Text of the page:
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Motion is an indicator of life, it breathes soul into a static object—giving it a certain personality, tone, rhythm, and purpose. When used properly, motion design should feel like a well choreographed dance, with all of the elements acting and reacting to one another in sync. Start with a clear objective, layering in movements that mimic reality and guide the user through an interface.
Motion within an experience should be meaningful and intentional. It is used to establish hierarchy and draw the user’s attention to essential elements, giving them an understanding of an object’s role within the design. In order to convey this, the motion needs to be quick, direct, and precise.
Motion design should mirror movements we encounter in the physical world around us. Mimicking the expected behavior of objects from reality creates repetition and consistency, which enables users to anticipate what comes next. Providing motion feedback can help guide the user’s workflow, creating a clear path towards their end goal.
Motion should be used with discretion—a little bit goes a long way. When applied properly, motion goes unnoticed. If a motion feels like it is calling attention to itself, tone it down! Subtlety ensures that the user won’t be distracted and allows for a cohesive motion experience across components.
Movement should be slow enough that the user can recognize what's happening, but fast enough that they are never waiting. The magnitude of change in an animation and its importance combine to determine its duration. Most animations in our component library last between 100 and 300 milliseconds.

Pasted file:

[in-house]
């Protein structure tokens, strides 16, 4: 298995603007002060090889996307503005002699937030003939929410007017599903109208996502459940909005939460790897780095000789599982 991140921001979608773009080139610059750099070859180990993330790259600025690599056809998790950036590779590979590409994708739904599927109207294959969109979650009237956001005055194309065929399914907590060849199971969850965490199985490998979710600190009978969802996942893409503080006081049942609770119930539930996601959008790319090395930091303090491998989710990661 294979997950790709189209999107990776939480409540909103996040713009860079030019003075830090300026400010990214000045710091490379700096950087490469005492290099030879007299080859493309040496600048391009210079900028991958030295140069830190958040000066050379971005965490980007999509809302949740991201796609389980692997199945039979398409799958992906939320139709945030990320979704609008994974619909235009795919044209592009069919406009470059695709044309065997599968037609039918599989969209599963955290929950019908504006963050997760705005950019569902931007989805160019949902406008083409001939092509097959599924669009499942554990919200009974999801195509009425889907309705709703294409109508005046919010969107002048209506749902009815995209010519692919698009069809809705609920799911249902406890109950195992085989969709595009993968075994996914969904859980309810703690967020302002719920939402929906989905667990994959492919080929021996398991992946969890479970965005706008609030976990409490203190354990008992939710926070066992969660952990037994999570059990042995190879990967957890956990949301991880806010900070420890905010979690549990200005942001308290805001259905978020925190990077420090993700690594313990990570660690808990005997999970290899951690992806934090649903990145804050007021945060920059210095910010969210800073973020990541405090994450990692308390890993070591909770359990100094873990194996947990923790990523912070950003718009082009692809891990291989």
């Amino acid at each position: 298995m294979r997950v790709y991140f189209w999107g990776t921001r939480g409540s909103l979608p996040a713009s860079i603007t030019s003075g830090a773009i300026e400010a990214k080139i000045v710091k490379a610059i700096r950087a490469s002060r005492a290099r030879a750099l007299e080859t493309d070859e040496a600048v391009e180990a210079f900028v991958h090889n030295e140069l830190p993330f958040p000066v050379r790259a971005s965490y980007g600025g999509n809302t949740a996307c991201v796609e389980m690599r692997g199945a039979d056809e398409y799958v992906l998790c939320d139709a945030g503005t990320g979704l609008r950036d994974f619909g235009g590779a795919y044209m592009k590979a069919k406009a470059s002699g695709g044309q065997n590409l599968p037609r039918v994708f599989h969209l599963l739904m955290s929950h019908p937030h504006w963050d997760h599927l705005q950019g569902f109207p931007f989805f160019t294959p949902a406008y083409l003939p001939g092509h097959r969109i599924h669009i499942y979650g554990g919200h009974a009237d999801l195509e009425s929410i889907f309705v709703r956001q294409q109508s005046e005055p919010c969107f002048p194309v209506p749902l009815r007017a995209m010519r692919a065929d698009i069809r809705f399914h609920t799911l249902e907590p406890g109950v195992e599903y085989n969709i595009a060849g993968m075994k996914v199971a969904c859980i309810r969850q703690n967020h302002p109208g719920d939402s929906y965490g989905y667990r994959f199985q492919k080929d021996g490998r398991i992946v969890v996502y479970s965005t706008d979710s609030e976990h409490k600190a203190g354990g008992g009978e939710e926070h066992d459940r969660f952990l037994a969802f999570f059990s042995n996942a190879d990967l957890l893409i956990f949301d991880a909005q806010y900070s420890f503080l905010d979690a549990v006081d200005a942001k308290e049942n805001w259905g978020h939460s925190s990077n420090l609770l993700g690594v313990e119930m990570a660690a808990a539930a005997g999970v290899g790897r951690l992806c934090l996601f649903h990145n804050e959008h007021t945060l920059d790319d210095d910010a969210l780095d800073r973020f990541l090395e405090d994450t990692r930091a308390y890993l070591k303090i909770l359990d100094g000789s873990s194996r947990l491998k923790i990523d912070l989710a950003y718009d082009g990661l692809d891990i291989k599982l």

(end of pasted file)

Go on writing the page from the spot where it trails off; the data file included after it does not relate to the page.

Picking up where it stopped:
Note: We use milliseconds instead of seconds to reinforce the importance of subtle interactions.
Here are some other common durations:
Strictly linear movement appears strange to the human eye. An animation should accelerate and decelerate smoothly throughout its duration to appear as natural as possible.
Bluemix has three specific easing curves: standard, ease-out, and ease-in.
You can think of “in” and “out” as referring to the side of the curve where more time will be spent. So an ease-out will slow down into it's final position. More time is dedicated to the end of the curve or the "out".
Standard: cubic-bezier(0.5, 0, 0.1, 1)
The standard cubic-bezier is used for the majority of animations. Especially when extra context is needed or when an element is removed from the screen but easily accessible (i.e. slide out navigation panel). Acceleration and deceleration occur asymmetrically to feel natural. This means that more emphasis is placed on the end of the curve than at the beginning. In most cases, a user will need greater easing at the end of a movement to allow their eye to register the new state of the element.
Ease-out: cubic-bezier(0, 0, 0.25, 1)
The ease-out cubic-bezier is used for adding elements to the stage or changing on-screen states at a users' input.
Ease-out is a much more dramatic curve because it is used for moving elements onto the stage. In which case, the object will slowly come to rest allowing the user to adjust to its arrival.
Ease-in: cubic-bezier(0.25, 0, 1, 1)
The ease-in cubic-bezier is used primarily for removing elements from the screen or stage.
Ease-in does not need as much easing since it is primarily used for objects exiting the stage. Therefore, slow it slightly to allow the user to recognize that it is exiting before speeds out of view.
The reality of the web is that some properties are better to animate than others since some properties trigger more work for the browser than others. With a few exceptions, animations should be created by making changes to the transform and opacity properties.